Historian Charles Payne (I’ve Got the Light of Freedom: The Organizing Tradition in the Mississippi Civil Rights Movement) will present on Freedom Summer in Mississippi and the Mississippi Freedom Democratic Party (MFDP). He will address about how SNCC broke open the caste system in the American South between 1960 and 1965. Payne will also talk about key Supreme Court cases that are often overlooked when teaching about the era, such as Smith v. Allwright (1944).

Critical conversation about teaching challenges — such as how to teach about the day to day, long term organizing grounded in local communities (whatever your community is at that time).

Friday, July 17

9:00 am – 4:30pm

Morning

SNCC veteran and journalist Charles Cobb Jr., originator of the concept of Freedom Schools in Mississippi, will talk about the philosophy of Freedom Schools and what he refers to as “sharecropper education.” He will describe the approach used by organizers, based on his own on the ground experience.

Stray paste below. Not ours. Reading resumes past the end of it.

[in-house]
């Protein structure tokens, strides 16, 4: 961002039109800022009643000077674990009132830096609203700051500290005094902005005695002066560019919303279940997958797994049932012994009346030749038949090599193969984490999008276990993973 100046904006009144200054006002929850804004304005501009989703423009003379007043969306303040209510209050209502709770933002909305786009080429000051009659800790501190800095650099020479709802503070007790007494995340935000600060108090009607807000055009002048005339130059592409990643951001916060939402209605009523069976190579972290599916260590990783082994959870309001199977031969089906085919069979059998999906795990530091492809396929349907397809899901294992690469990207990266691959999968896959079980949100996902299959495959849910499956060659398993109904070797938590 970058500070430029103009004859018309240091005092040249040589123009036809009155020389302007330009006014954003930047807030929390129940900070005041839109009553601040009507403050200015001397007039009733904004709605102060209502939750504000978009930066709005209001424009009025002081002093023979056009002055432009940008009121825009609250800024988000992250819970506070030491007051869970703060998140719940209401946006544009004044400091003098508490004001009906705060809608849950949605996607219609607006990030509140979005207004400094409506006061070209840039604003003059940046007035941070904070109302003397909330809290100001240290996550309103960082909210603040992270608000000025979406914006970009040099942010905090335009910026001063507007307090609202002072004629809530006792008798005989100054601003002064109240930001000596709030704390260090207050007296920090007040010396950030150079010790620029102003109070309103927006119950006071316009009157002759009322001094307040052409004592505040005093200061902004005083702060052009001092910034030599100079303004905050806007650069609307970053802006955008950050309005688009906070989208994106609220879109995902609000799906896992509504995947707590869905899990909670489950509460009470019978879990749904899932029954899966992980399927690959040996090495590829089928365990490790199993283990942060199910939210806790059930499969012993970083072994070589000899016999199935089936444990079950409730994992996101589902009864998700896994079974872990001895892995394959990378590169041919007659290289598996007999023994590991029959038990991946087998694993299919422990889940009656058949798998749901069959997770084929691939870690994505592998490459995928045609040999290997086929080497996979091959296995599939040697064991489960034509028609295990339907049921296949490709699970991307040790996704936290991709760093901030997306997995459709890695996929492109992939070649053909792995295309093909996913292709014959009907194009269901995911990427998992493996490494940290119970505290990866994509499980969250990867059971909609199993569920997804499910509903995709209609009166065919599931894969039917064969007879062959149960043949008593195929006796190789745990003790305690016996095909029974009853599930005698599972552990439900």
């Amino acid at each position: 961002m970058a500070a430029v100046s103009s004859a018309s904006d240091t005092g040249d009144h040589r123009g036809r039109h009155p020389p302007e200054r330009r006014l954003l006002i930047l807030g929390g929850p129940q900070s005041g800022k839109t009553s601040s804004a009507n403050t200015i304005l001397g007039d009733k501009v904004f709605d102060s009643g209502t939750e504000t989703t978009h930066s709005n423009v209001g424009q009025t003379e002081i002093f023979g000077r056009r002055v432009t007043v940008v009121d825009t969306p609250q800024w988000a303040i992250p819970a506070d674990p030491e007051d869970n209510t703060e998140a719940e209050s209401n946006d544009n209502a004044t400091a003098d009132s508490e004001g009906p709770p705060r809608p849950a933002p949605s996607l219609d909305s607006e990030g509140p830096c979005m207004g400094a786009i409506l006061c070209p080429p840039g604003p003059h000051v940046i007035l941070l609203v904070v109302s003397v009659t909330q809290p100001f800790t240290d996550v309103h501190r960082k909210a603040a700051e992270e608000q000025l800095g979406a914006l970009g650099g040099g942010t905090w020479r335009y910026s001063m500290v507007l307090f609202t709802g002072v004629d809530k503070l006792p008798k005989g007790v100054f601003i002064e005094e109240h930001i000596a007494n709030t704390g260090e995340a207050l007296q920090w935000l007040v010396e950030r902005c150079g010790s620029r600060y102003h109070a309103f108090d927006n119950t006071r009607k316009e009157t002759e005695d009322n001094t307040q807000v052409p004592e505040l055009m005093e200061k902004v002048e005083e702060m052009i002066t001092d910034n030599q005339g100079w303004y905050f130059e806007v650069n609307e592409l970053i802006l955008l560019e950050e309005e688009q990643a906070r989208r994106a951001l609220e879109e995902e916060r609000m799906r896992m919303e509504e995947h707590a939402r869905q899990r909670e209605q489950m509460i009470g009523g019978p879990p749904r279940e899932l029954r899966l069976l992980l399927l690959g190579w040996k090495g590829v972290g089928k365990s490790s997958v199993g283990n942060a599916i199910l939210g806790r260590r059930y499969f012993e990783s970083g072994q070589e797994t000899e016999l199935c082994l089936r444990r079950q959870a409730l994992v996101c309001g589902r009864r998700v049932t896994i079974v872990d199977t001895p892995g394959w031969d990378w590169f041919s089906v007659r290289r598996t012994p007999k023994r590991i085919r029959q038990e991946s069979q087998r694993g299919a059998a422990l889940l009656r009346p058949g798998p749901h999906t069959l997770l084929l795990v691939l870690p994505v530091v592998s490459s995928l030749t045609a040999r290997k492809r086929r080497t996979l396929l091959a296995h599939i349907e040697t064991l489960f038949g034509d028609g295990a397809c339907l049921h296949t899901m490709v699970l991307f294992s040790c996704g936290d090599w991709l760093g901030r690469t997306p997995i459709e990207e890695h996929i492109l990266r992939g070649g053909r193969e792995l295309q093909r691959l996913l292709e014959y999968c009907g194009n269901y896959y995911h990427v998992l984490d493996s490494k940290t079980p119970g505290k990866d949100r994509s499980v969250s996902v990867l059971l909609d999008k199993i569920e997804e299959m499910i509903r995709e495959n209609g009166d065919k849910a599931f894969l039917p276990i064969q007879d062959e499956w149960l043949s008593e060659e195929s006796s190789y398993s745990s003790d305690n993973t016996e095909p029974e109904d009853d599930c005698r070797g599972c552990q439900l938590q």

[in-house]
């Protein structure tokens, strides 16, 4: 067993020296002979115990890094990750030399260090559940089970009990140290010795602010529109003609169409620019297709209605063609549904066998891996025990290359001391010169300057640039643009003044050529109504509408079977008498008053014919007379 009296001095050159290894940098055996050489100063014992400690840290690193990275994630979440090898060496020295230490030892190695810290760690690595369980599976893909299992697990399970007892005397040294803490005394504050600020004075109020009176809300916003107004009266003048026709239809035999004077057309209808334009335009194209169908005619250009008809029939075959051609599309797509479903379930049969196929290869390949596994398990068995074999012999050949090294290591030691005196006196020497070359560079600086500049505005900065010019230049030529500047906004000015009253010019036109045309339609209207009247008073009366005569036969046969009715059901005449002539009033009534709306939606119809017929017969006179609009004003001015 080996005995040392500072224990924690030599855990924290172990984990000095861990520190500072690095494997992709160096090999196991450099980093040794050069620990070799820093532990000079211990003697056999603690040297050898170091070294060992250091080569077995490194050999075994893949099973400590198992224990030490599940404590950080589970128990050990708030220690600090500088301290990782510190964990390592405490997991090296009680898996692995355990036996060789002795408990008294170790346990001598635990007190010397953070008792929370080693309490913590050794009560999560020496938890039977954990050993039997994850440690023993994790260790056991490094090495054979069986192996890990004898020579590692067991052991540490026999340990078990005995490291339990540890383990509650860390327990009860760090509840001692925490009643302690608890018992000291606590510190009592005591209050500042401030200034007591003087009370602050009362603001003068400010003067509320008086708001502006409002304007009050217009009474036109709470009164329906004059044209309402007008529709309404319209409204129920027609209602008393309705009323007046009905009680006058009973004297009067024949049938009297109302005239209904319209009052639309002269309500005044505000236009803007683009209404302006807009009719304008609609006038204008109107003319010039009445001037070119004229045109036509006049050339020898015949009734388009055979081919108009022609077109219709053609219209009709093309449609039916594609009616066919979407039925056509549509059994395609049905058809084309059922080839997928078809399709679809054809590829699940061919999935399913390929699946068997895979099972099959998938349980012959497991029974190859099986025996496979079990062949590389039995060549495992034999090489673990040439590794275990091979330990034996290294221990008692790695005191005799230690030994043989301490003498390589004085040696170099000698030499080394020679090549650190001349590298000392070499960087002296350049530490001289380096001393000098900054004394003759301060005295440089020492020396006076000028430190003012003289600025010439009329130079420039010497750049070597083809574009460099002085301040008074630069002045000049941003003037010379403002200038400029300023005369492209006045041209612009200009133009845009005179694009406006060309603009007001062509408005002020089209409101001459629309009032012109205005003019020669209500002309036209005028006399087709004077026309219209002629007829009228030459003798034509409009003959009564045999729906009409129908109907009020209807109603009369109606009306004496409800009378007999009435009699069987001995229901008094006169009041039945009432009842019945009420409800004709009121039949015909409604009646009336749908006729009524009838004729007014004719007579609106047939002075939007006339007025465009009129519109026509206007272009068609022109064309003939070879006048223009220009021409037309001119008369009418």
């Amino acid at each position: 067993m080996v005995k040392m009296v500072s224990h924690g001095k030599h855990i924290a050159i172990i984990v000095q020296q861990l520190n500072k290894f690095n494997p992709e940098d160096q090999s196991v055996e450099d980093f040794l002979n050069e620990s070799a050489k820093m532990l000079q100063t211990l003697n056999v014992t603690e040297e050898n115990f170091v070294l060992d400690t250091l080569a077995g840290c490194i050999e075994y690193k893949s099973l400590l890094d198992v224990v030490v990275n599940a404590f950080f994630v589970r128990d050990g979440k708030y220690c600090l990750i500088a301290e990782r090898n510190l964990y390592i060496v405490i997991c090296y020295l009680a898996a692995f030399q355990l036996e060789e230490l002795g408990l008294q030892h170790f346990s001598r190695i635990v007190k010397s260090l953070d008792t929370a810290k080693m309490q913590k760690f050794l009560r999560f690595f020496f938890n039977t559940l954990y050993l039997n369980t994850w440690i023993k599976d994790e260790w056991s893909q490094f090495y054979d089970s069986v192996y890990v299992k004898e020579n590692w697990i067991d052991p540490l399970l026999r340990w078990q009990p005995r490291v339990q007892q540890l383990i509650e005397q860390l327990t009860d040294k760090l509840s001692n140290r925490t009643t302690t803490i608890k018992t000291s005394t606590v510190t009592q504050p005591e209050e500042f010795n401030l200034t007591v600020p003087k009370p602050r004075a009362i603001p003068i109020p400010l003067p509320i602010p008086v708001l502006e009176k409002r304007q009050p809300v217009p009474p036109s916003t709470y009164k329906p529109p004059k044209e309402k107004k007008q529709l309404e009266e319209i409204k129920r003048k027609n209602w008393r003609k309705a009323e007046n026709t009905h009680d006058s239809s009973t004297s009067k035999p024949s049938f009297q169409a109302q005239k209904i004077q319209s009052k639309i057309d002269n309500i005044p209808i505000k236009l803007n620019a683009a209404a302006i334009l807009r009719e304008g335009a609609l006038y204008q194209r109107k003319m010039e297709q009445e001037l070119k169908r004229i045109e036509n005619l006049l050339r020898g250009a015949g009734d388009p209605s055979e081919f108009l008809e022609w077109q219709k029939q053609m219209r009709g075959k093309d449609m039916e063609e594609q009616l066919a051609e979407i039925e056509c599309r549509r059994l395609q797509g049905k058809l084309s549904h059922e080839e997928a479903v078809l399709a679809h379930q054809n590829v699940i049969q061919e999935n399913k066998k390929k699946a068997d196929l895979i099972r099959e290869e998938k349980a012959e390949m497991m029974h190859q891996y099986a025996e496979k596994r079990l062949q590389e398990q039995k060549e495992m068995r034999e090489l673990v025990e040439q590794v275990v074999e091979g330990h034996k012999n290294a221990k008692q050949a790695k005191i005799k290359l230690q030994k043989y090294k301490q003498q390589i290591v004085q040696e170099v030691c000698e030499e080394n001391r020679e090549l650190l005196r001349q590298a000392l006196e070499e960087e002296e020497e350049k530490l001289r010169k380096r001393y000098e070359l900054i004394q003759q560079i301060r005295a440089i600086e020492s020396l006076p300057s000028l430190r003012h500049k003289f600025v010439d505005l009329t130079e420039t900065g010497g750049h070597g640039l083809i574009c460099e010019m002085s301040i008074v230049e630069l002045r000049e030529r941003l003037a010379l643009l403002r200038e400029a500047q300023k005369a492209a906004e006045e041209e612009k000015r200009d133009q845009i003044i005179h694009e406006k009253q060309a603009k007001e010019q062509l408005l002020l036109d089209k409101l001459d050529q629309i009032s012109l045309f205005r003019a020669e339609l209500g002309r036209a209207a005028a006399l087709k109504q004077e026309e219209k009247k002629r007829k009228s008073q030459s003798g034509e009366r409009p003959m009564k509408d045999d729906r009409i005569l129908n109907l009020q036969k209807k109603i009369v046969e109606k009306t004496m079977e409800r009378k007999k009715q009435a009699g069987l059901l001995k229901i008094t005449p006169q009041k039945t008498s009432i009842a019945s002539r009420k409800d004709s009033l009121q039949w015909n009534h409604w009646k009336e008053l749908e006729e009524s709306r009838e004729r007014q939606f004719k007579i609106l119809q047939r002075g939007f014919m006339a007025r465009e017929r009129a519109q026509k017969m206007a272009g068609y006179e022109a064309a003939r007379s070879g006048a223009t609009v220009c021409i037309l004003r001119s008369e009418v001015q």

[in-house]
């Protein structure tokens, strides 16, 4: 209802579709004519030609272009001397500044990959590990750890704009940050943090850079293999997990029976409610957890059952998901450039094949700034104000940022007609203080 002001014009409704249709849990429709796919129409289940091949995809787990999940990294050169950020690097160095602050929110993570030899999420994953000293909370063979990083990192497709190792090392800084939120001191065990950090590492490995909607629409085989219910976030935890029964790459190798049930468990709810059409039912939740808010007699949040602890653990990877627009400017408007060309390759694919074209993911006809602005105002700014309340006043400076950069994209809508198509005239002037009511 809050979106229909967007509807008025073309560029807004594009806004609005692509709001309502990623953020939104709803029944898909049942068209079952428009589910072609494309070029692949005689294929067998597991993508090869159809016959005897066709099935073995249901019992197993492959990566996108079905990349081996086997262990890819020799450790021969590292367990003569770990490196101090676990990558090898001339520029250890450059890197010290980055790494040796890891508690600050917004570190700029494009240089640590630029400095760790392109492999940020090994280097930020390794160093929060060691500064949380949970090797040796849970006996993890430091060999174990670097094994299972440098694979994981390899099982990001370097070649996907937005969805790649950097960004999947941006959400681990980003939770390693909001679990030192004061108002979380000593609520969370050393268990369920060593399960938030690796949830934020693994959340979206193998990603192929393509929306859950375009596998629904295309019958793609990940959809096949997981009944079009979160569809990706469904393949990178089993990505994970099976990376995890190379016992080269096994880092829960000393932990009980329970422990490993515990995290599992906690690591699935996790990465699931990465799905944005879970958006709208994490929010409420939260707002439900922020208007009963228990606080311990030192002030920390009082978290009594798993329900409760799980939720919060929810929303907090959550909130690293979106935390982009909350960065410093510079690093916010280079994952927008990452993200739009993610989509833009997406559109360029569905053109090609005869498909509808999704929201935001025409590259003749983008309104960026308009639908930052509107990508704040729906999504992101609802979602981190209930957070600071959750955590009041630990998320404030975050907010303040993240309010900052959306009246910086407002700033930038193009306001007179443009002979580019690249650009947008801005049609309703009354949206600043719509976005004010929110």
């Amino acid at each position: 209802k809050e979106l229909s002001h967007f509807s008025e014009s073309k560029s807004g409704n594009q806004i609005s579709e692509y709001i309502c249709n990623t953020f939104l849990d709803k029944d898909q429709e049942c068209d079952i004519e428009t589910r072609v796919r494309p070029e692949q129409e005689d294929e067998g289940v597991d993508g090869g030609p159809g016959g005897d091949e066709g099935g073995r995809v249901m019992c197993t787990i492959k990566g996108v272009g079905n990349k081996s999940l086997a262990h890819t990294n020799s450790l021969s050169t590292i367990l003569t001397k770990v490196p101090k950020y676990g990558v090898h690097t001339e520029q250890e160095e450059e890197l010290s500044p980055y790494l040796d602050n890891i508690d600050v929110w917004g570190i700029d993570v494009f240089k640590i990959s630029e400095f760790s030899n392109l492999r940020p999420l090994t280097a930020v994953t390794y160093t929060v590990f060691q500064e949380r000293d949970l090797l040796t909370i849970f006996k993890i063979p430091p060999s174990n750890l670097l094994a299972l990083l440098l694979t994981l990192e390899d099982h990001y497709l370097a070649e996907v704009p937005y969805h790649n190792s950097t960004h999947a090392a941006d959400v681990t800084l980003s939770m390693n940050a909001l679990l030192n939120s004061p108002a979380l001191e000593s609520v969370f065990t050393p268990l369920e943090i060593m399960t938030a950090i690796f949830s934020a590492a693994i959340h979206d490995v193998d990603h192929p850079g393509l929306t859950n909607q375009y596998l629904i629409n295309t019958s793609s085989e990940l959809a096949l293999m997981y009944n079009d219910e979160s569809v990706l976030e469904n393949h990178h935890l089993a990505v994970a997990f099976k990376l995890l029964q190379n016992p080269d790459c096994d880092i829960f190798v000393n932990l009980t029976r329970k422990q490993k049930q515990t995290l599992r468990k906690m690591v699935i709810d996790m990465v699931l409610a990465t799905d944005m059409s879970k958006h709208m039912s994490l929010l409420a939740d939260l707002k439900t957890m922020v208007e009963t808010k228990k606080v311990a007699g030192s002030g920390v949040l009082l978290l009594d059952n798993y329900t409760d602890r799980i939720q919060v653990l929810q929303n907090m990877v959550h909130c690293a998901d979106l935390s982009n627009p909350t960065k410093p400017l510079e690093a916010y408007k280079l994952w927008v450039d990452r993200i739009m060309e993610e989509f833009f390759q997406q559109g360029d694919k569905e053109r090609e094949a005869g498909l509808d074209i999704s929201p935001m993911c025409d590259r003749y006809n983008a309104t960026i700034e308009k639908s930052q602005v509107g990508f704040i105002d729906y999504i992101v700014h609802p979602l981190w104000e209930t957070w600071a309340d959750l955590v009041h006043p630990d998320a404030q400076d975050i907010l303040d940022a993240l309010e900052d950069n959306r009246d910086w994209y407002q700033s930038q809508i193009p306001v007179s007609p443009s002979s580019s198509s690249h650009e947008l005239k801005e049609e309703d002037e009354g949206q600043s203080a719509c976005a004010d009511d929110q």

Cobb will also talk about the relationship between non-violence and self-defense in the South, with specific examples from his book, This Nonviolent Stuff’ll Get You Killed.

Afternoon

View 30 minute documentary film by Catherine Murphy on Freedom Schools, featuring interviews with Hollis Watkins, Charlie Cobb, Dorie Ladner, and more

Introduction to Freedom Schools through a collection of primary documents, news reports, and oral histories. Teachers will work in small groups with varied focus areas: curriculum, teachers, students, opposition, and coordination. Each group will address specific questions related to their documents and share highlights with the rest of the group.